NPR logo Hey, Glass-Steagall!

Hey, Glass-Steagall!

We could be looking at the end of banking as we've known it — at least since 1999. There's been a growing chorus for the repeal of the repeal of the Glass-Steagall Act, a Depression-era law that forced a split between investment and consumer banking. It was overturned in 1999.

Bloomberg News wrote on Monday that President Obama and former Fed Chairman Paul Volcker want to see more regulation for banks. Bloomberg reports that analysts suggest "it will be more costly for some of the banks to remain in the areas they were let into" if the old Glass-Steagall barrier comes back.

Federal Reserve Chairman Ben Bernanke is joining in the chorus.

Bloomberg news reports today that Bernanke, who is addressing the Council of Foreign Relations in Washington today, said he wants to limit the risks the "too big to fail" banks can take.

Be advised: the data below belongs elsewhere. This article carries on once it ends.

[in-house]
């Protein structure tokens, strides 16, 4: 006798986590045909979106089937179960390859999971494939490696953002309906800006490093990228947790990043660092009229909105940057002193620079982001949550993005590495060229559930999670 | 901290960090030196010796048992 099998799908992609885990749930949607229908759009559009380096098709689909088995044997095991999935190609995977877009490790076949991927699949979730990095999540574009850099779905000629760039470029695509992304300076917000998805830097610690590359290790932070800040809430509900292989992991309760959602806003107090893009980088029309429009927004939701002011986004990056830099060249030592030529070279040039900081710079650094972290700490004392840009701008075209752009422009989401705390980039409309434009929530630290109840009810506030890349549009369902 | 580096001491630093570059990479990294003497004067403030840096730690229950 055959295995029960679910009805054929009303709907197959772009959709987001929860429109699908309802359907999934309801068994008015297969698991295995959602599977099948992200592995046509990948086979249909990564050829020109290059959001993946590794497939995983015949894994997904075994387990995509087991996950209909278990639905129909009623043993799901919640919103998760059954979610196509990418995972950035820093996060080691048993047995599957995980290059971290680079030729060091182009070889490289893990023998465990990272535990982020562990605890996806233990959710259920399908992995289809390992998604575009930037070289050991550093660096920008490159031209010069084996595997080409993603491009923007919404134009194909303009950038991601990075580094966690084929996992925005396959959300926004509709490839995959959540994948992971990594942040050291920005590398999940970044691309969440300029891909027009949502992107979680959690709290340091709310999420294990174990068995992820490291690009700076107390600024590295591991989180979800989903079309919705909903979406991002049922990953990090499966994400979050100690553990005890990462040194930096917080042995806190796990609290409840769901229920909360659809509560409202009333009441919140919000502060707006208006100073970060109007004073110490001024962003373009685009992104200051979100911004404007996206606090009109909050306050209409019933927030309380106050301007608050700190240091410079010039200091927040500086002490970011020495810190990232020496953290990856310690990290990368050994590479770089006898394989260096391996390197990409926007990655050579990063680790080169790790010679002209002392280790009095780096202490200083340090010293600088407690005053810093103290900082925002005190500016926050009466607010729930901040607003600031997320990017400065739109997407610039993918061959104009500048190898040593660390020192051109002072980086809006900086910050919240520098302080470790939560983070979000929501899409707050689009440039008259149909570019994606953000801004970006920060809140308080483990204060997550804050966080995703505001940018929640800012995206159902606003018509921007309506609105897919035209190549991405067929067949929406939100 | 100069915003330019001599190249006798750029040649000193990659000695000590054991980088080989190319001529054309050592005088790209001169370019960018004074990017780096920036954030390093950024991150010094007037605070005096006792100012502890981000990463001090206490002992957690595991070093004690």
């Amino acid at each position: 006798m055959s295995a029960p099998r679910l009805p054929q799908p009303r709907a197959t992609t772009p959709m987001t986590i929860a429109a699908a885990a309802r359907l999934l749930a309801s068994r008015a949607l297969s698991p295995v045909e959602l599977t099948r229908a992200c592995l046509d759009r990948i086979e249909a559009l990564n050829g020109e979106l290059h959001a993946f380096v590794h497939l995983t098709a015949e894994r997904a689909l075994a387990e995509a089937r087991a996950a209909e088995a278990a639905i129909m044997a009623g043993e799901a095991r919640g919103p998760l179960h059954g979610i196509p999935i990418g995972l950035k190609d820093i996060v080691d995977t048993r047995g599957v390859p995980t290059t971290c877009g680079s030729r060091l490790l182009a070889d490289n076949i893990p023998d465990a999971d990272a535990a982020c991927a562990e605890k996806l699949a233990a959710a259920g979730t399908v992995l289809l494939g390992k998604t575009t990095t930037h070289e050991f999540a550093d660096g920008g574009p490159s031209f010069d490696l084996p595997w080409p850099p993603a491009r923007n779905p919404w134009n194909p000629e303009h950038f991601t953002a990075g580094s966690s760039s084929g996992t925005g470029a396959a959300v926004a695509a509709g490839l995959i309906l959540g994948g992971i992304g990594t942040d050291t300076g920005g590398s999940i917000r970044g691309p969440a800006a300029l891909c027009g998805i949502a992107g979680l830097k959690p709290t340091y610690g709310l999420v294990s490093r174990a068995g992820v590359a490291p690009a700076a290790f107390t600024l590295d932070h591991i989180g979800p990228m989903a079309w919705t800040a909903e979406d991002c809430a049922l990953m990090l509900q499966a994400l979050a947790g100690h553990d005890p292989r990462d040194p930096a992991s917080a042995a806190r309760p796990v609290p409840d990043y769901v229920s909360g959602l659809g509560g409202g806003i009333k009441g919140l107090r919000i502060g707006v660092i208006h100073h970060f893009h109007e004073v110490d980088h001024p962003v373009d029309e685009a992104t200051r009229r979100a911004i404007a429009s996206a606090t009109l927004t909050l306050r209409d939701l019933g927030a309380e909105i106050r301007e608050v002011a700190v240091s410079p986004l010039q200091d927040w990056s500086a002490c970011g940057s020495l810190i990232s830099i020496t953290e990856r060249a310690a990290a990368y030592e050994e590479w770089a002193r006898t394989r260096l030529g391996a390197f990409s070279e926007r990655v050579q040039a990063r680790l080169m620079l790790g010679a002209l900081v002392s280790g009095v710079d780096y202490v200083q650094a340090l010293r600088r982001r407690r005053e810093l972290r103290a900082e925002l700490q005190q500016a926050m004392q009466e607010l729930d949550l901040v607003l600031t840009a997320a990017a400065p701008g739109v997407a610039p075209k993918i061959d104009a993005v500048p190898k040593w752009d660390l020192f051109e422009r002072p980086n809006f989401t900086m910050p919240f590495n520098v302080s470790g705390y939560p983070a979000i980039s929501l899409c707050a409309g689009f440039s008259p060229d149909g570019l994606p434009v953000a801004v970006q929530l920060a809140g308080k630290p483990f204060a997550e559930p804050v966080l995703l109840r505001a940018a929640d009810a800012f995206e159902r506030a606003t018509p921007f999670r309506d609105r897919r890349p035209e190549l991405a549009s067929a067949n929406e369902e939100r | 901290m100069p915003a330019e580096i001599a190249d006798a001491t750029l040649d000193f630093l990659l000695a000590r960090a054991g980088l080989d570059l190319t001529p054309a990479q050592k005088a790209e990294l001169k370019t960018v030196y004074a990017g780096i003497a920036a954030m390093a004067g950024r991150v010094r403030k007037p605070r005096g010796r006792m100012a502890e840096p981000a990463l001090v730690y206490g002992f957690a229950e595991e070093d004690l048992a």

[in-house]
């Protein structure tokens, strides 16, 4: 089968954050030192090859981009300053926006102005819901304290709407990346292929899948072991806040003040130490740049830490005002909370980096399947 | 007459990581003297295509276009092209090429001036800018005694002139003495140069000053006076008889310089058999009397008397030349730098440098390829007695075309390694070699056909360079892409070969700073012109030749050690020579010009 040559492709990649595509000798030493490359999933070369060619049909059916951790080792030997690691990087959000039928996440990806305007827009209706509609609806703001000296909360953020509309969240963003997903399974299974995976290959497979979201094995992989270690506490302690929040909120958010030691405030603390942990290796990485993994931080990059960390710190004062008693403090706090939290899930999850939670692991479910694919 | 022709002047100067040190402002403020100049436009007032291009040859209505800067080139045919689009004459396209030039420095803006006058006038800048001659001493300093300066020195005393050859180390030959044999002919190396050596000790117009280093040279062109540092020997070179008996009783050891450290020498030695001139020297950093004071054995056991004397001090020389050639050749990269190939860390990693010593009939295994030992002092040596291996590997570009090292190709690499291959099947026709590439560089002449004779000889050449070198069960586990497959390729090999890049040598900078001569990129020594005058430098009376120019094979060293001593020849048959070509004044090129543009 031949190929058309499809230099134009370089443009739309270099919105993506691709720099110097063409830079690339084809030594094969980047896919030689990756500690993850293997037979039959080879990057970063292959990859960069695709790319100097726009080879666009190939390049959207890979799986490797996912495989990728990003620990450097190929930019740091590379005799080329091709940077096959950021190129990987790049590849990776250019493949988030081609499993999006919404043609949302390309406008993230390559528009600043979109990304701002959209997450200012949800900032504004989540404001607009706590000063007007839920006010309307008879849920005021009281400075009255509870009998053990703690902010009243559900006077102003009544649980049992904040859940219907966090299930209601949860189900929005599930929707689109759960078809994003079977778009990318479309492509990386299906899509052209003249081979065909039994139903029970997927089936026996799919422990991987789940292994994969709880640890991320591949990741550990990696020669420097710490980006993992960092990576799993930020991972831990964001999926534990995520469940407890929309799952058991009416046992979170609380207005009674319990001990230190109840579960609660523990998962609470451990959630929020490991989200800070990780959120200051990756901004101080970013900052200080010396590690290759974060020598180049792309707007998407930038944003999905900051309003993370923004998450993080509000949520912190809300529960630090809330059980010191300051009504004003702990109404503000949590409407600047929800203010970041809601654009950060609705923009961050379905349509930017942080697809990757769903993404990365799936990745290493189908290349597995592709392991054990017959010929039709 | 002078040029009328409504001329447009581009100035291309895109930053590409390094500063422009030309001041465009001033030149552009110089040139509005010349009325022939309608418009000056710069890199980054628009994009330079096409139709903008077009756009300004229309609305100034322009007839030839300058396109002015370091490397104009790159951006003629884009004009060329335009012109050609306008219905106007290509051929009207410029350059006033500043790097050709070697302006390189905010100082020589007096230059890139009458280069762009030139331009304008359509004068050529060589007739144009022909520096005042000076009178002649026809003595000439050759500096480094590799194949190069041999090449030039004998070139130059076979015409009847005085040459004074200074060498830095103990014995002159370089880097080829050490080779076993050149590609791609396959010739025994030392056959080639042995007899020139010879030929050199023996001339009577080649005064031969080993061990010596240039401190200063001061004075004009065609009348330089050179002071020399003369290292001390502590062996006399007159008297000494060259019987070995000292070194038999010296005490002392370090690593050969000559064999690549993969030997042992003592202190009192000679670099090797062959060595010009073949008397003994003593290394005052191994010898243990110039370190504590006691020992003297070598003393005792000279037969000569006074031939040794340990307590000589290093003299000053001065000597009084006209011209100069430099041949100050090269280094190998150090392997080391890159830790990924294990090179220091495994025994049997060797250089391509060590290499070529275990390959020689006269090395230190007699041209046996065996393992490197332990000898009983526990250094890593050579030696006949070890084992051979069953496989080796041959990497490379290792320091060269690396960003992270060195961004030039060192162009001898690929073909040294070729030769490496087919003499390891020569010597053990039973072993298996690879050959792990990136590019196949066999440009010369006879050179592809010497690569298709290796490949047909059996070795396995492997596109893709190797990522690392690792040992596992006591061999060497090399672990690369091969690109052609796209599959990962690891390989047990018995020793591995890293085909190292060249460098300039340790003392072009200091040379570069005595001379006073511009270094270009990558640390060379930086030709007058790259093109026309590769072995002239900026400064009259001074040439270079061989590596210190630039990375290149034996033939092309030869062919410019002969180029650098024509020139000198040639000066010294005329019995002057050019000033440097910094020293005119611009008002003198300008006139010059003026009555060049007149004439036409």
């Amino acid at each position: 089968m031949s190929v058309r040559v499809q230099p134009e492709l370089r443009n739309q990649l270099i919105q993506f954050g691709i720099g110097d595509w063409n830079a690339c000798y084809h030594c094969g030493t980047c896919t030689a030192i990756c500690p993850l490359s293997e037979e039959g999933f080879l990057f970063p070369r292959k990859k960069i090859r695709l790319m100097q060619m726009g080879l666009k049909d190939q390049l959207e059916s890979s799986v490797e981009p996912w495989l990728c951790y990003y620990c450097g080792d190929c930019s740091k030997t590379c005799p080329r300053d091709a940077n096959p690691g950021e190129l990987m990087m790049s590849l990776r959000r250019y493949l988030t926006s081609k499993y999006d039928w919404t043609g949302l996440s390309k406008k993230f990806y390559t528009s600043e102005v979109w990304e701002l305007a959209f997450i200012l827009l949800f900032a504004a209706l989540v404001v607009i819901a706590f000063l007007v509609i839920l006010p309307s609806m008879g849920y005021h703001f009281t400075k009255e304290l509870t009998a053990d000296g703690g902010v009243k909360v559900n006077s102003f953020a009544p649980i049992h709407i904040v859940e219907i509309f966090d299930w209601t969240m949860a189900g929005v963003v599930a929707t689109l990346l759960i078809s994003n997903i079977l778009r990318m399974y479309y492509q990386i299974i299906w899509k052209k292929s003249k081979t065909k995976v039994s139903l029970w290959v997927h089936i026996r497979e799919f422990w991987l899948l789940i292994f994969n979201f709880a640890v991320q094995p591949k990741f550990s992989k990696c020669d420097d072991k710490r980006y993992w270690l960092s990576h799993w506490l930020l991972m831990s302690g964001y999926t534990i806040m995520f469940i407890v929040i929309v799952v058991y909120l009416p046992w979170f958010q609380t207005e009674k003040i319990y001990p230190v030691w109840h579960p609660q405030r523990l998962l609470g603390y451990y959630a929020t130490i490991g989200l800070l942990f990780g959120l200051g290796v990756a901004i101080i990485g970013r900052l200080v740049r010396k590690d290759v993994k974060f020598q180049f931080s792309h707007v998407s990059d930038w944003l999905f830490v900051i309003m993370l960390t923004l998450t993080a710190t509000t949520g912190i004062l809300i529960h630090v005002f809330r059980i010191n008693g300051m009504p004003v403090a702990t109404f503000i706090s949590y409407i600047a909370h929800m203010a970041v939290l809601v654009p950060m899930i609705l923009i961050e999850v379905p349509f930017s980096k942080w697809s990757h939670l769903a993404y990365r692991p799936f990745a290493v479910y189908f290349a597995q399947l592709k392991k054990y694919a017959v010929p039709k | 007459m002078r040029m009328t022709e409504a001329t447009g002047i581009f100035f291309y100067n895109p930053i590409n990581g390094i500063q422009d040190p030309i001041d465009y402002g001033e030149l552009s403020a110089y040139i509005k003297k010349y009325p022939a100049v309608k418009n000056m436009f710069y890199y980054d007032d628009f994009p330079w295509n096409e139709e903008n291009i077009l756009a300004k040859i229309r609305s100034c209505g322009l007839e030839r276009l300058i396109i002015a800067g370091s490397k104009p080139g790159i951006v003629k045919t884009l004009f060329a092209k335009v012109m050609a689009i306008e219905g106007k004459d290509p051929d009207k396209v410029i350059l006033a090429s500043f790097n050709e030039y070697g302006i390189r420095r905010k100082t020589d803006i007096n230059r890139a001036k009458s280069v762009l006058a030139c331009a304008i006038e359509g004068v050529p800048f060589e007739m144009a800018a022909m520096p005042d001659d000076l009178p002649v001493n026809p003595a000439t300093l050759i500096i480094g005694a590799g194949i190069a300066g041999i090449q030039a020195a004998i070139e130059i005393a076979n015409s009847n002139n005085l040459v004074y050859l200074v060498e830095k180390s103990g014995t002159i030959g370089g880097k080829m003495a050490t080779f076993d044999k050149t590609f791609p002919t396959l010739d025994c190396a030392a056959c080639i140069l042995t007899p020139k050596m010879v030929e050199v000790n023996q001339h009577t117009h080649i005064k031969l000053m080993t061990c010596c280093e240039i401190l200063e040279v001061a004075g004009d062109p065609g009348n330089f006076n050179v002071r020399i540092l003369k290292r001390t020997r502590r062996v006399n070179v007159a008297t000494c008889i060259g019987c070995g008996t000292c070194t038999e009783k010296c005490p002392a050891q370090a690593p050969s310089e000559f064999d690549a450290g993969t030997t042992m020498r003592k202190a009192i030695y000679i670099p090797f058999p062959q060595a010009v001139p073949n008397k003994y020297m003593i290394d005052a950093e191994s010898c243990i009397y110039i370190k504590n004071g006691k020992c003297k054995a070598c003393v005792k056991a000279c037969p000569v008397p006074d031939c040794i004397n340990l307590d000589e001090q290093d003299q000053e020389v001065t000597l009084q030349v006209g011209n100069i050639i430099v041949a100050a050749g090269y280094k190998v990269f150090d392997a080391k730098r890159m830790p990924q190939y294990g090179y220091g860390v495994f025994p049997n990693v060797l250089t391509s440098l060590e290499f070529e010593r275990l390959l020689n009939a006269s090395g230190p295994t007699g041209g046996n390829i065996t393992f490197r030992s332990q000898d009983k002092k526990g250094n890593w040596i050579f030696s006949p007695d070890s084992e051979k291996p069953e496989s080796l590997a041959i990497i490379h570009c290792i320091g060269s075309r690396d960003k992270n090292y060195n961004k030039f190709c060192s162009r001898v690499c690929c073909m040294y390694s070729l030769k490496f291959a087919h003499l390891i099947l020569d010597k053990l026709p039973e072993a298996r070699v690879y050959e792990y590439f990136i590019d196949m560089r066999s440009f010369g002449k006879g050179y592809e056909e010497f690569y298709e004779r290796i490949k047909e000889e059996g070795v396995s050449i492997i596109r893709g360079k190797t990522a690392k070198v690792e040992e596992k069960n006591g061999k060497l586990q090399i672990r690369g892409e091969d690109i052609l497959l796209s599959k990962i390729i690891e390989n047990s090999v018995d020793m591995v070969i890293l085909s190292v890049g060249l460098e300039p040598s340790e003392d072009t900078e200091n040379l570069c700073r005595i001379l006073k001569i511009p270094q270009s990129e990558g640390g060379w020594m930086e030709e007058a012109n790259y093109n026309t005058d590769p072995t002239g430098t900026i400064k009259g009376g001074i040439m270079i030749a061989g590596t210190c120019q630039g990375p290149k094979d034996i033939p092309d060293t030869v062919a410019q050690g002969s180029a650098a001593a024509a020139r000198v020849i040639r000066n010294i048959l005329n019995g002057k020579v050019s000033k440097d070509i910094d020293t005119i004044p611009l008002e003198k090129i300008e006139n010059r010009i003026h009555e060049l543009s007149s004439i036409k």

That list includes outfits like JPMorganChase and Citigroup, banks that combine trading desks with regular savings branches. That leaves them with investment operations (the risk takers) on one side, commercial banks (their more sensible sibling) on the other. The same entity gives mortgages to consumers, then combines those into the now infamous mortgage-backed securities. The one side ends up betting on the other.

The Glass-Steagall Act was originally passed in the 1930s when the economy was in tatters and the financial markets were on their knees — sound familiar? Back then, savings banks couldn't act as investment banks, too. In 1999, a time when investment banks actually made profits, the law was repealed: boring deposit-taking banks could now do investment bank activities like derivatives and other cool stuff — making lots more profit. Now those profits are gone, the calls are growing for a repeal of the repeal.

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